You’re more than everything I asked for,
More than anything I need.
You are my child, my beloved.
You breathe me life so I may live,
You’re the reason of my existence.
You are my mother,
My life, to you I am indebted.
HAPPY 63rd BIRTHDAY to my mother, LORNA B. JAMORA on November 27, 2010
My Mother and I (Baguio City, Philippines, summer 2010)
Happy Mother’s Day to Mamang, my Sisters and all the mothers in the world!
For all the lines that I have written,
And every word that I have spoken,
A piece of me is taken.
For every time I send my greetings,
It is my heart that I am sending.
Jeques, 2010. From his “Traveler’s Soliloquies” poetry collection.
I came home to celebrate Valentines with her. I have been thinking lately and some thoughts are worrying me being unattached too long, single since birth and loveless in my 30’s. A question frequents my thoughts recently. I once was asked this question by an old lady and I used to I find it really funny.
“What’s wrong with you?”
But that was 3 years ago, and it’s only lately that the question really sunk in, “Is there really something wrong with me?”
So here I am, home to find out. And the way to get the accurate answer is to go back to the real roots deeply rooted to the love of my mother and here gathered some initial findings. I maybe single, unattached and worried but one thing is sure, I am not really loveless and never been for I am loved by my family, I am especially loved by my mother. Maybe I just really have high standards set for love, and loving. And it’s my mother who raised the bar too high, I wonder if there would ever be someone who could hurdle it.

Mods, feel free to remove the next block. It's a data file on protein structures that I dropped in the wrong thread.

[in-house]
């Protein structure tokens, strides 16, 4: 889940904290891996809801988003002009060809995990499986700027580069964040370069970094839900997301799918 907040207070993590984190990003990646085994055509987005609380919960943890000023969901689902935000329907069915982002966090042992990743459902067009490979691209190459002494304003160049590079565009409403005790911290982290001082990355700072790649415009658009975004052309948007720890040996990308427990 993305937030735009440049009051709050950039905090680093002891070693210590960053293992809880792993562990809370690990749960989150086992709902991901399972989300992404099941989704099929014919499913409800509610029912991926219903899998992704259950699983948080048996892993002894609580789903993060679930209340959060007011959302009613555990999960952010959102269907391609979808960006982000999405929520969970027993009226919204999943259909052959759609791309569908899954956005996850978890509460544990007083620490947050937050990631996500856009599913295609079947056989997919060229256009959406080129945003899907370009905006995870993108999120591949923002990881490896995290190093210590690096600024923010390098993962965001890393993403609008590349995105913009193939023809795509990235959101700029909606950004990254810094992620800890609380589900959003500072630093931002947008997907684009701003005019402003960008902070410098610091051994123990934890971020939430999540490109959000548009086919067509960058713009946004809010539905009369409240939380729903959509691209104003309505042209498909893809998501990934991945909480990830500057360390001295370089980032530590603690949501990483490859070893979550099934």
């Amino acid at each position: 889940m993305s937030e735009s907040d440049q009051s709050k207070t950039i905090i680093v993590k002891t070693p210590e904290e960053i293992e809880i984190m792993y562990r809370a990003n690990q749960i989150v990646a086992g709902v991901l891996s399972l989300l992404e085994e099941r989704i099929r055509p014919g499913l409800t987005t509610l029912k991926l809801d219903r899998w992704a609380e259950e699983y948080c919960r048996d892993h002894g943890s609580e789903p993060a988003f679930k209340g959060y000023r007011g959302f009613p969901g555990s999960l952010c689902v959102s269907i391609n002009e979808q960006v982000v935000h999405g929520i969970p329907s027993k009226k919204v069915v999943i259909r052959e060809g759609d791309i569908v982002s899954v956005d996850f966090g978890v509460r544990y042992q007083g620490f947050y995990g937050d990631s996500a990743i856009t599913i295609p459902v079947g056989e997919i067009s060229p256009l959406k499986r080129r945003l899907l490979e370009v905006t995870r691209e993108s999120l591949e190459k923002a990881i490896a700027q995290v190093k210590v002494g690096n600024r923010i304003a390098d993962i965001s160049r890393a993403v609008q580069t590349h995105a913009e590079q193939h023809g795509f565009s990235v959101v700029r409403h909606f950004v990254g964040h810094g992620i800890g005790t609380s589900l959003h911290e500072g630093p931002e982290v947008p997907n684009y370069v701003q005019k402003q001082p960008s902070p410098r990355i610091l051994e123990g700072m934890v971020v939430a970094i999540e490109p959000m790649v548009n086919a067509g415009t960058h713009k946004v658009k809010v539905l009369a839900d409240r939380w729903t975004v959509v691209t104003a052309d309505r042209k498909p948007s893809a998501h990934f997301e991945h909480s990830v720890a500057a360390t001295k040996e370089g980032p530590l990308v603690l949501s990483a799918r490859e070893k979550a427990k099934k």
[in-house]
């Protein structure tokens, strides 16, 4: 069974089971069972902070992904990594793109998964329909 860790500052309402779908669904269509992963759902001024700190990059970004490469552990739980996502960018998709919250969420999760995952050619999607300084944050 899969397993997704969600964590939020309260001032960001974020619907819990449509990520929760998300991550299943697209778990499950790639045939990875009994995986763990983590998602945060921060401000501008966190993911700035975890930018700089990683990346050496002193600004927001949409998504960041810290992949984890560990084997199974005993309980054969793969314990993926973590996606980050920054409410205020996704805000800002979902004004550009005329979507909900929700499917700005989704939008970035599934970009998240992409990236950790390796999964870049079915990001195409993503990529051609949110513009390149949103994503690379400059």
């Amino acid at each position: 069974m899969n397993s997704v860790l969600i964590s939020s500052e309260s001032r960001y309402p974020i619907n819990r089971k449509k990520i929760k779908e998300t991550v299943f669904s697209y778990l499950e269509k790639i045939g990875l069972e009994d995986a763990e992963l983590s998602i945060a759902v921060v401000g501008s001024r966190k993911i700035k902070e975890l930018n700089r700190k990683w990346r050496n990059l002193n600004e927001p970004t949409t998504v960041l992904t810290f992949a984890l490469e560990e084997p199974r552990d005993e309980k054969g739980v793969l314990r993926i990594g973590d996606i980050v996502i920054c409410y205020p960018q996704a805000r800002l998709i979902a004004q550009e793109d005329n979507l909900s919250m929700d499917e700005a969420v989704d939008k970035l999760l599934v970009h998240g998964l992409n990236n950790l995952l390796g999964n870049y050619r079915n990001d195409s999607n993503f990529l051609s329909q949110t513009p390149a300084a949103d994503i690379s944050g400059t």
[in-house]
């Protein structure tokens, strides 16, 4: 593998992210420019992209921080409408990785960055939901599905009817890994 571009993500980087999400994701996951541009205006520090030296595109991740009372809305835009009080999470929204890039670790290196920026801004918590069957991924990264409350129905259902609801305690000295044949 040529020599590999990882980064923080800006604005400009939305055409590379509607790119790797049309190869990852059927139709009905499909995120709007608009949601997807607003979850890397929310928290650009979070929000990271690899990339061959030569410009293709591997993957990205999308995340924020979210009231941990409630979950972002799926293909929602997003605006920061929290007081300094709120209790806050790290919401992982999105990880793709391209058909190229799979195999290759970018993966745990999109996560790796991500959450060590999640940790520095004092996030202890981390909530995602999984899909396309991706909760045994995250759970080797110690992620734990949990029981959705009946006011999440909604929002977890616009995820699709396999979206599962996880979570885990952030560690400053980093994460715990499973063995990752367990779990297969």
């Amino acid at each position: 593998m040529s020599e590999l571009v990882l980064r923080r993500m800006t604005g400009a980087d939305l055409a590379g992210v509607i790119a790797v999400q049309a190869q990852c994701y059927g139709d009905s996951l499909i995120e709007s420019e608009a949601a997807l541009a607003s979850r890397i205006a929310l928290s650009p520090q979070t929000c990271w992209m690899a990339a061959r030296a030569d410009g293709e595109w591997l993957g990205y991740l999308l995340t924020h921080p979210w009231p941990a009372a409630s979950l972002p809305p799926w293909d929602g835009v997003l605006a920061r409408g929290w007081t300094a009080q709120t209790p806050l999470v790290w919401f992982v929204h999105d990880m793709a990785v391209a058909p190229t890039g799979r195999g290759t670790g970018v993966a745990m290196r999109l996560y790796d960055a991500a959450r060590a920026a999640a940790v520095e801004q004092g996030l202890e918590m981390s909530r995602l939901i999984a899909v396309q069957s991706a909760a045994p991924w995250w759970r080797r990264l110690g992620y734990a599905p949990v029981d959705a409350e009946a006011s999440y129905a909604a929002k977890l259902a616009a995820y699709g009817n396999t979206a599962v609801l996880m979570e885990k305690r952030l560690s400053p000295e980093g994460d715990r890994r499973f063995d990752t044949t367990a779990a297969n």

Here I am pursuing
In endless circles
On and on
Where’s this circular course
Where’s this ring going?
Like the fan blades
In the dining,
Grating, squeaking in the ceiling
Like the propellel
At the boat’s rear
My mother once showed me
Stuck in my memory
Of things turning
Around an axis
I did my laundry
The other day,
And lost myself
With the motion
Of my clothes spinning,
So did my head
Juggling with thoughts
As the Wheels,
The clock running
Round in circles
Where is it going
When it ends where it begins?
I hear an alarm
Of high pitched signal,
My laundy is done.
The machine pukes
My clothes smelling the scents
Of spring and renewal
Like my mind
Finding new meanings:
The fan in the dining
Brings me air
Of homey comfort
Makes beef stew rice topping
Tastes like what my mother
Used to feed me
From my distant memory of home.
The propellel at its rear
“Mamang” directed my young mind
In my first boat ride
Brought me faraway,
Closer to my destination.
As the Wheels,
The clock running
Round in circles
And me pursuing
This ring course,
That some day,
My nephews and nieces
Would grow up
* “Mamang” a name we call our mothers in some regions in the Philippines.
(Jeques, 2009. From his A Traveler’s Soliloquies poetry collection)
“Childhood” oil on canvas, 24×30 by : Jeques B. Jamora, 2009
Art museums and galleries are the places I often visit, and the Art Institute of Chicago is my favorite. It is like the secluded dusty paths I used to trod when I was a child pulling my carts to endless directions in circles that my young mind then imagined.
I am naturally solitary.
There are things that I grew up doing alone, and they are what I really love to do. Against all odds, I silently fought for these things and from where I stand now, I look back to claim my rewards from my little triumphs.
In one of my quiet strolls in the museum communing with the spirits of the artists gone and living, I observed young students in a group sketch session. I was deeply moved, I felt envious and sad. Some thoughts dawned in me: I always do my arts alone, closed doors, dettached from the world. My father was highly critical of my early works, he is the first battle I fought to shield my natural gift from the many forces that discouraged me and my early pursuits in finding my voice as an artist and my soul in my works.